Under the mentorship of one kind and brilliant professor, and with the vocal support of many others, I was encouraged to pursue writing and teaching, both of which came quite naturally to me. I quickly realized that the world of academia was far less closed to women than that of church. So, although I was not aware of my motivation at the time, I see now that choosing the role of teacher was my "out," my way to minister to God's church without having the "baggage" associated with pastoral ministry.

Then I came to Truett. I will not detail the many years of toil and struggle I experienced as I finally arrived at the conclusion that my professors at Criswell, who I love and trust and respect to this very day, are wrong. Indeed, I flinch even now simply writing the words. But, it is what I have concluded from seeking truth and studying the Word: "Here I stand, I can do no other."

Even with my change of mind, though, I remained certain that God did not intend pastoral ministry of any kind for my future. I'm better with books, I thought. I will teach and write, but shepherding is dirty and difficult and not "my thing." Ronnie can pastor, I will teach.

Then, I began to shepherd a women's Sunday School class. Then, I began to know and love a few profoundly broken and fantastically gifted women who actually look to me--me!--for wisdom and guidance. Oh, I'm just teaching a class, I said. I'm just being a good friend. I'm just doing this for now.

Then, I enrolled in a semester of ministry courses: preaching, preaching the parables, Christian ministry, clinical pastoral orientation, and spiritual formation. I thought I would be bored to tears in these "practical" classes. I was certain I would ache for theology and theory. I was wrong.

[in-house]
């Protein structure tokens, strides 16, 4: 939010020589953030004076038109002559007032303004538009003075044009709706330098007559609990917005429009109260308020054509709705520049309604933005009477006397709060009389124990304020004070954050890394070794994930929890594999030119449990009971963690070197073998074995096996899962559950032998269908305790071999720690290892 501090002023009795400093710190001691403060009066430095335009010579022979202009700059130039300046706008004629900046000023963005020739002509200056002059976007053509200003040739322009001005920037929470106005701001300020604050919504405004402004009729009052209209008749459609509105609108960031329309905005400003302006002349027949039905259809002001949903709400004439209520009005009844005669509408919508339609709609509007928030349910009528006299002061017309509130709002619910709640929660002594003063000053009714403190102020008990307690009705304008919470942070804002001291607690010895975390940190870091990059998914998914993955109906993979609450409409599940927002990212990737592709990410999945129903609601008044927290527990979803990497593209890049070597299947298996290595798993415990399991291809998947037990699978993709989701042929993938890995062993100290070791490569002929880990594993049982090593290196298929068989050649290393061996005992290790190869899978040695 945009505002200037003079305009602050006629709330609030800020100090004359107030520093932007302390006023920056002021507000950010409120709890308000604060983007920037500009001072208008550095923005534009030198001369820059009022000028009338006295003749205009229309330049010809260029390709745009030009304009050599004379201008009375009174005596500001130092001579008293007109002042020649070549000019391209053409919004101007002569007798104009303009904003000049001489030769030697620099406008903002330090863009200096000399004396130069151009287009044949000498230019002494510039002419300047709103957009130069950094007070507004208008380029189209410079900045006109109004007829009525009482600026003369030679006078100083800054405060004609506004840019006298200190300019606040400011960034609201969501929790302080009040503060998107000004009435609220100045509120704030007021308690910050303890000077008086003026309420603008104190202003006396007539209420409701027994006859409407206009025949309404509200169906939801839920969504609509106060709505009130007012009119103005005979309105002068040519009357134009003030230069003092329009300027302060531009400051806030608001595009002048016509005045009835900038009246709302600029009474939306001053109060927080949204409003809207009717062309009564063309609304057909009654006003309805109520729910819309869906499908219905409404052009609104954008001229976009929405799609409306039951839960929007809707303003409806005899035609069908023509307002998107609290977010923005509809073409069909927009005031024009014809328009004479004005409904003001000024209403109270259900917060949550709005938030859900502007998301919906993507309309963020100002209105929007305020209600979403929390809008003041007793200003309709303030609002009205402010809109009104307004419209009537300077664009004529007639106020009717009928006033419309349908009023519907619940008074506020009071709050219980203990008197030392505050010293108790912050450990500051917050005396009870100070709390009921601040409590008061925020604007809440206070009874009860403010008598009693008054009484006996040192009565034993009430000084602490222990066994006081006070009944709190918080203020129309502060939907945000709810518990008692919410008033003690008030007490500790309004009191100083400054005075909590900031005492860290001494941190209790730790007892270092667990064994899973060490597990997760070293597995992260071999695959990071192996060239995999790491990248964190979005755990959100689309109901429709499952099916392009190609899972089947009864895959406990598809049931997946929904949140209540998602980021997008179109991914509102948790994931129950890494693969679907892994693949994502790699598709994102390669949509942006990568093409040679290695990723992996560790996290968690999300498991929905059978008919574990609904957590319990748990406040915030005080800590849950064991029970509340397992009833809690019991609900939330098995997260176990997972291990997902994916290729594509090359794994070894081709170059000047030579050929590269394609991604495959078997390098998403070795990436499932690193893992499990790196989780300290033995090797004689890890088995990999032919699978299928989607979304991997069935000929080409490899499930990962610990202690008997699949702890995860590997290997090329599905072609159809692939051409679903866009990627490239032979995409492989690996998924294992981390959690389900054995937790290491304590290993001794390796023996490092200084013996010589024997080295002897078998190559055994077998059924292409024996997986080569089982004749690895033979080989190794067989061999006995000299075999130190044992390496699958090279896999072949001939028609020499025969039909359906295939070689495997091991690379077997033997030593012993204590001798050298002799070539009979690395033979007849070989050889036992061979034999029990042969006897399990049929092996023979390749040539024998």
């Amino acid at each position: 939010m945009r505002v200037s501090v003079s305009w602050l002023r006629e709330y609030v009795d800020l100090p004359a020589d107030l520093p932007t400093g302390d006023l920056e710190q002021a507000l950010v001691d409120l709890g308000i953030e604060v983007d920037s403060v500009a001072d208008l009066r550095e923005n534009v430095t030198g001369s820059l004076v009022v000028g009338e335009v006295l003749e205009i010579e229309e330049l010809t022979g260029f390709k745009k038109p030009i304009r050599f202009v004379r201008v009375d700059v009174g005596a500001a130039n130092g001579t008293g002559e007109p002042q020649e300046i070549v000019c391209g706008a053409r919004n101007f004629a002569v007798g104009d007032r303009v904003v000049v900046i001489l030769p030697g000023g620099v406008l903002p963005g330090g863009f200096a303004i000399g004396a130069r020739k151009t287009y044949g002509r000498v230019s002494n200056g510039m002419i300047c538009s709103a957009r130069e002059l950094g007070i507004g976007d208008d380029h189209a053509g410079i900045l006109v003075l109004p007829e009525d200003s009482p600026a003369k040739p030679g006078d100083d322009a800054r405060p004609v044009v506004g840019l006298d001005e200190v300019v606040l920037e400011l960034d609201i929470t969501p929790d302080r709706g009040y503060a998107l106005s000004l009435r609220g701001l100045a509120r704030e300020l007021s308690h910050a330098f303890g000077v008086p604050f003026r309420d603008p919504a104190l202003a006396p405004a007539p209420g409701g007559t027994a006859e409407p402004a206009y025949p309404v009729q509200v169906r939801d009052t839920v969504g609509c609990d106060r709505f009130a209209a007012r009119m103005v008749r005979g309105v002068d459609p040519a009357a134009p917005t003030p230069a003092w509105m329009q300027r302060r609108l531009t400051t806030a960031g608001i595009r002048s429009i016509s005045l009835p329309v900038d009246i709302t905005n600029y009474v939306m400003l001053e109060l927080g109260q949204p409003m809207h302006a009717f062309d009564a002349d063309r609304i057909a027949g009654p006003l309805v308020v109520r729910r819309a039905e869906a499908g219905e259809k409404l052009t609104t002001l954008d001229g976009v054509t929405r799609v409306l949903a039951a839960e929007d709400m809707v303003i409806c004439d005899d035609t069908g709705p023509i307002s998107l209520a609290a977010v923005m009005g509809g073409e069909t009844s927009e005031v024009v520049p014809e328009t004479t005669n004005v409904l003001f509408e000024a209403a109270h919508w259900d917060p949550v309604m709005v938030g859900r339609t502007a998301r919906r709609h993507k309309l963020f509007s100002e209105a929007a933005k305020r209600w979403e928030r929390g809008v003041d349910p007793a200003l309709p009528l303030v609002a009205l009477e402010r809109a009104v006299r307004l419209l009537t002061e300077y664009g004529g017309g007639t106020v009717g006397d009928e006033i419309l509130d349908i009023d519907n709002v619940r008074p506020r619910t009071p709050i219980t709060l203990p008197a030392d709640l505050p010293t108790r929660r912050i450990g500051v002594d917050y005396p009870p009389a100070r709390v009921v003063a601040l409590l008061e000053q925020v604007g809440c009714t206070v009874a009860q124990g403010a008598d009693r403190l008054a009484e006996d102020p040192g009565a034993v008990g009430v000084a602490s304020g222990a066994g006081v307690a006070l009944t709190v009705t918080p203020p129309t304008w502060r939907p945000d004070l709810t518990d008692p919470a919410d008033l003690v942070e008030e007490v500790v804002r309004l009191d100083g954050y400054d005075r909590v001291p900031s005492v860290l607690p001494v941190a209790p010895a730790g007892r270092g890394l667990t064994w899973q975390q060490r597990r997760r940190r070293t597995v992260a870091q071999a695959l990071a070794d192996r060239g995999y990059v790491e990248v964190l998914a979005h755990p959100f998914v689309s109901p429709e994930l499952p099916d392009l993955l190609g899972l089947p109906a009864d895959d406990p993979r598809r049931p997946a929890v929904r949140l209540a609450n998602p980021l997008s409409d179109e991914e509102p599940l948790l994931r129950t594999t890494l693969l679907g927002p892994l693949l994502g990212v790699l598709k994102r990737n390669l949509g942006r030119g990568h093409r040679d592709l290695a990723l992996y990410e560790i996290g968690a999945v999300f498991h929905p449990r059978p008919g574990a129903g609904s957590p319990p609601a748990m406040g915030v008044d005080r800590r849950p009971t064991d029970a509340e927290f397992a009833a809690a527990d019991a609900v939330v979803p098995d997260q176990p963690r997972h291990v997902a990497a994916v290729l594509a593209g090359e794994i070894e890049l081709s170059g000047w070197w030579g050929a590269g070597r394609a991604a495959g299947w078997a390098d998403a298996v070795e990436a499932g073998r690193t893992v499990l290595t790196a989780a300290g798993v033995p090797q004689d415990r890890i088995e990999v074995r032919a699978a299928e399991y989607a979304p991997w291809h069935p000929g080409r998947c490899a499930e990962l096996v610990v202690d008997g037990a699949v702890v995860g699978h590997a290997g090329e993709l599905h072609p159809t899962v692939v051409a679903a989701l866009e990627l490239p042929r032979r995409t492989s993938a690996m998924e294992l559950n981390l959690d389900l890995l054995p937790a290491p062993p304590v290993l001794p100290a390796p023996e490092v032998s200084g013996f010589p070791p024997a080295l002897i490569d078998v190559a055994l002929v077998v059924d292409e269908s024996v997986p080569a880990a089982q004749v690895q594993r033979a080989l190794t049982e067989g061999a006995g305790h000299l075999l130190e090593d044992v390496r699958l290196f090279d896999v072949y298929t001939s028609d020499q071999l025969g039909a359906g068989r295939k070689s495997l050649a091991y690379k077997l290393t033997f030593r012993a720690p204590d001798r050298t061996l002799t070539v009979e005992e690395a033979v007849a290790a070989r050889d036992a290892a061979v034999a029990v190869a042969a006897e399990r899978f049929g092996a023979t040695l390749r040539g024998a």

For all my certainty that the scholarly realm is my "cup of tea," I have found that I find great joy and fulfillment in ministry--dirty, complicated, rough and tumble, pastoral ministry. I find joy in preaching. I find joy in visiting the sick. I find joy in praying for the troubled, confused, and hurting. I find joy in laboring over the formation of souls. And, not only is there joy and peace as I encounter and embrace these tasks, but I am overwhelmed with the incredible privilege it is to do so. I weep even now imagining that God would permit me, little ole me, to be used to care for the soul of another. What an astonishing thing.

As reflected with my supervisor at the hospital about my time with Deborah and my new discoveries about pastoral ministry, he was silent for a while and then made this statement: "Well, Emily, it seems as though you have received your ordination." Observing my confusion, he clarified: "I know in your context you cannot be ordained, but it seems as though God used this woman to affirm your calling to you. She laid hands on you and spoke the truth. Are you ready to receive it?"

Now, hear me, my friends. I am not saying that I think I am called to be a pastor. I am not saying that I am not called to be a teacher. What I am saying is that I don't know what I'm called to do anymore. And, for now, that's ok. I can rest in the unknowing. I can stand firm in my ignorance.

For today, what matters is that Deborah Gonzalez received a touch from God through me. What matters is that through her bruised, sickly hands, God quietly and inconspicuously consecrated me for ministry, something I didn't think would ever happen. May he now grant wisdom as I figure out what to do next.


Strider said...